Six years after the United States began investigating international soccer officials for corruption, and two years after dozens of them were indicted, three aging South American men settled into their seats in an overflowing, wood-paneled courtroom in Brooklyn on Monday for the start of the FIFA trial.

The three defendants on trial, facing charges of racketeering conspiracy as well as wire fraud and money laundering conspiracy, were Manuel Burga of Peru, Juan Ángel Napout of Paraguay and José Maria Marin of Brazil. Each man is a former president of his country's soccer association, and the most serious charges that each faces carry up to 20 years in prison.

With references to cash drops, "bag men," and efforts to obstruct justice, the prosecution's opening statement echoed the organized crime cases with which the assistant United States attorneys gathered in the courtroom had significant experience.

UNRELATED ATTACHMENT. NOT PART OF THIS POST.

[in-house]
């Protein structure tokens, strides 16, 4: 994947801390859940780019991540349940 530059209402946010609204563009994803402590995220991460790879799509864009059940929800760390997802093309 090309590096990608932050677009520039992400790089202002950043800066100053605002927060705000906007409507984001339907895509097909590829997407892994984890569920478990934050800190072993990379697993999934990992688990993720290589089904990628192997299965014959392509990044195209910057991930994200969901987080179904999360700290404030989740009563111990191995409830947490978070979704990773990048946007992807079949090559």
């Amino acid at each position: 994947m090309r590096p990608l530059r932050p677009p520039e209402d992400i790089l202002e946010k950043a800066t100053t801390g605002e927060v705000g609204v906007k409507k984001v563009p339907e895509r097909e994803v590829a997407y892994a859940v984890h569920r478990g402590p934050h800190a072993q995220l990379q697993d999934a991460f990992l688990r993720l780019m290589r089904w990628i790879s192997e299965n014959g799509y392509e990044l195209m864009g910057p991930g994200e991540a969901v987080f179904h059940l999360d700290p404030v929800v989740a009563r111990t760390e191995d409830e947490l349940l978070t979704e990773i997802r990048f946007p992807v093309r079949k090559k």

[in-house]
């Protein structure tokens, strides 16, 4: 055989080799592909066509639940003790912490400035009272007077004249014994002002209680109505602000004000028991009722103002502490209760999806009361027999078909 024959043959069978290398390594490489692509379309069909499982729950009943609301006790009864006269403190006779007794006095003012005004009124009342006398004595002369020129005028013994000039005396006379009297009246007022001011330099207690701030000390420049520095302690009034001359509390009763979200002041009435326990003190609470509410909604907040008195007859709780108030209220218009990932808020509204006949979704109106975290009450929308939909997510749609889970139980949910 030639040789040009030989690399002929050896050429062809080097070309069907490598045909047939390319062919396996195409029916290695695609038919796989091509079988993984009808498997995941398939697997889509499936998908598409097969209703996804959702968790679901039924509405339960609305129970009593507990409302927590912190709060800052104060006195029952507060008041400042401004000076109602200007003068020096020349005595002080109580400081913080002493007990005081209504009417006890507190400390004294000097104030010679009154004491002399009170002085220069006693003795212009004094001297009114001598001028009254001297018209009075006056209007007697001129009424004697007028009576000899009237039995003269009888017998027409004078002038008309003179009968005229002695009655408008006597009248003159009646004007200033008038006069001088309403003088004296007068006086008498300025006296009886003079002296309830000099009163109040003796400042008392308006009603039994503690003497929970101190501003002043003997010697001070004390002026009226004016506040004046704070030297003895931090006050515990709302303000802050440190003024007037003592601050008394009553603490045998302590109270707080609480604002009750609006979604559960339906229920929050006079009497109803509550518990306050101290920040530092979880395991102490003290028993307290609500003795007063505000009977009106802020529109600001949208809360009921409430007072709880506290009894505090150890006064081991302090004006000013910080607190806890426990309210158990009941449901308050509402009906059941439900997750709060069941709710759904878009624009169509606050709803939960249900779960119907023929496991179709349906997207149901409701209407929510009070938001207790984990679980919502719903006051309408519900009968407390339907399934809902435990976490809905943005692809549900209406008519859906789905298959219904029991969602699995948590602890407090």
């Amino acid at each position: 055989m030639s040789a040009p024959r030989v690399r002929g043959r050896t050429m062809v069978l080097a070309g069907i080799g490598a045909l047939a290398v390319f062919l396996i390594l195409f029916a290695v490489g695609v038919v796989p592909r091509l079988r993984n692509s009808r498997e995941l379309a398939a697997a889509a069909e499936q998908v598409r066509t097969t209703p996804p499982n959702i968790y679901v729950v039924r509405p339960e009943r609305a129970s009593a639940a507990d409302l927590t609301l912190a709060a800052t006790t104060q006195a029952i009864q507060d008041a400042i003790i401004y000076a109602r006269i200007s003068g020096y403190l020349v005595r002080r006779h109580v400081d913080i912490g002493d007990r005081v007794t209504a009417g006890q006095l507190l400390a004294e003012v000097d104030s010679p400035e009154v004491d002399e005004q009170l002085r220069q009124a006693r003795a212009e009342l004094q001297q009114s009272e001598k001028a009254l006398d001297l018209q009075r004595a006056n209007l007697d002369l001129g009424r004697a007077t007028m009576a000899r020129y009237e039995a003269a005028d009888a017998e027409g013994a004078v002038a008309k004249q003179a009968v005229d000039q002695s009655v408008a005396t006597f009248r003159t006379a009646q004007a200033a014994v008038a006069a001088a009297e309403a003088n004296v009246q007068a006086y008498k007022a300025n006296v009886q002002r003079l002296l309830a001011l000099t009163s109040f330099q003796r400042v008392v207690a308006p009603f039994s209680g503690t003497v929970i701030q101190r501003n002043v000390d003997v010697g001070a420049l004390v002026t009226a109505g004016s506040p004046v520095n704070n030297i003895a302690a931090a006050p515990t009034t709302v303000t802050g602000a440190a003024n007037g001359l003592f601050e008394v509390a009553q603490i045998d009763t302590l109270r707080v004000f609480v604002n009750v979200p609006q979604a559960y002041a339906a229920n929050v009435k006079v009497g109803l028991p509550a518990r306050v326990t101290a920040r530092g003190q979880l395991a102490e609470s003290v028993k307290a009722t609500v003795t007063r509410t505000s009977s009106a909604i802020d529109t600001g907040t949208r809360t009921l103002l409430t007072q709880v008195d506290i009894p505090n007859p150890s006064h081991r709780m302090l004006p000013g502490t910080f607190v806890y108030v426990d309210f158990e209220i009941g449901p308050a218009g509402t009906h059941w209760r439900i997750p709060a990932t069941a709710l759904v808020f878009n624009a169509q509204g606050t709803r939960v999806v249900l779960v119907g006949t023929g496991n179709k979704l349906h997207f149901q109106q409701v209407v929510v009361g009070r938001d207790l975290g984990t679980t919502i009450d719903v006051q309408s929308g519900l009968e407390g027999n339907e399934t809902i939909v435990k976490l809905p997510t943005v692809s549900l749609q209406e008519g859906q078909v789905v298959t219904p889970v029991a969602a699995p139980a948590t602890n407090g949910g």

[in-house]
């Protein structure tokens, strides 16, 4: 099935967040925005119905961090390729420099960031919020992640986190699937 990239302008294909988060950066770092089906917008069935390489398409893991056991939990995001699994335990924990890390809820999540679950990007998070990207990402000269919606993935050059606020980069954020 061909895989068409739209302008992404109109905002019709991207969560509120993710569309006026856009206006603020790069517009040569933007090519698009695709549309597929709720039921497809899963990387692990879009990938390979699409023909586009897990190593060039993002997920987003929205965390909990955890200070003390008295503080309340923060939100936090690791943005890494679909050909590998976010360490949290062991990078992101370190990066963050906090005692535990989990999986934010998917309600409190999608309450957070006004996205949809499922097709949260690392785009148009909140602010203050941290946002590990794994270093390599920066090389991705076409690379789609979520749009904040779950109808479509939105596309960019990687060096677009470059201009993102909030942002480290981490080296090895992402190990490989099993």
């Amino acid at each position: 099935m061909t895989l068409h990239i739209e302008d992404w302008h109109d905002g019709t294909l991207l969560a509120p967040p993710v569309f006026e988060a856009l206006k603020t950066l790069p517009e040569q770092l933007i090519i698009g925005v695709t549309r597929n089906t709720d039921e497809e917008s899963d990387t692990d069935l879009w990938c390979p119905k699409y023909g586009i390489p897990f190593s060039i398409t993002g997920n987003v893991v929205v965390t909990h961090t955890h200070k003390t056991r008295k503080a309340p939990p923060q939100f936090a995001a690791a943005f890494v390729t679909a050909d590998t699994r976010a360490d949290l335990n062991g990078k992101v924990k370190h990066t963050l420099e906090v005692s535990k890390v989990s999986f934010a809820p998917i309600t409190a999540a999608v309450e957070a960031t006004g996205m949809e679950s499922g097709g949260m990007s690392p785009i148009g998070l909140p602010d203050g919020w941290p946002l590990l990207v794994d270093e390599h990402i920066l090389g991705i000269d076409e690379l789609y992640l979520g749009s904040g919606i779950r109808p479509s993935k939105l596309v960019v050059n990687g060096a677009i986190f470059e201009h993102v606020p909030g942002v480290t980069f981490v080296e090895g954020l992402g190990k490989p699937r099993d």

The defense lawyers — emphasizing the sprawling web of relationships in international soccer and the long arm of American justice — urged the jury not to jump to conclusions about their clients simply because of their associations with convicted criminals.

"If you've ever watched kids playing soccer, there are always one or two, they're standing there but they're not really playing," Charles Stillman, Mr. Marin’s lawyer, said, likening his 85-year-old client to a clueless bystander. "He is like the youngster on the side picking up daisies."

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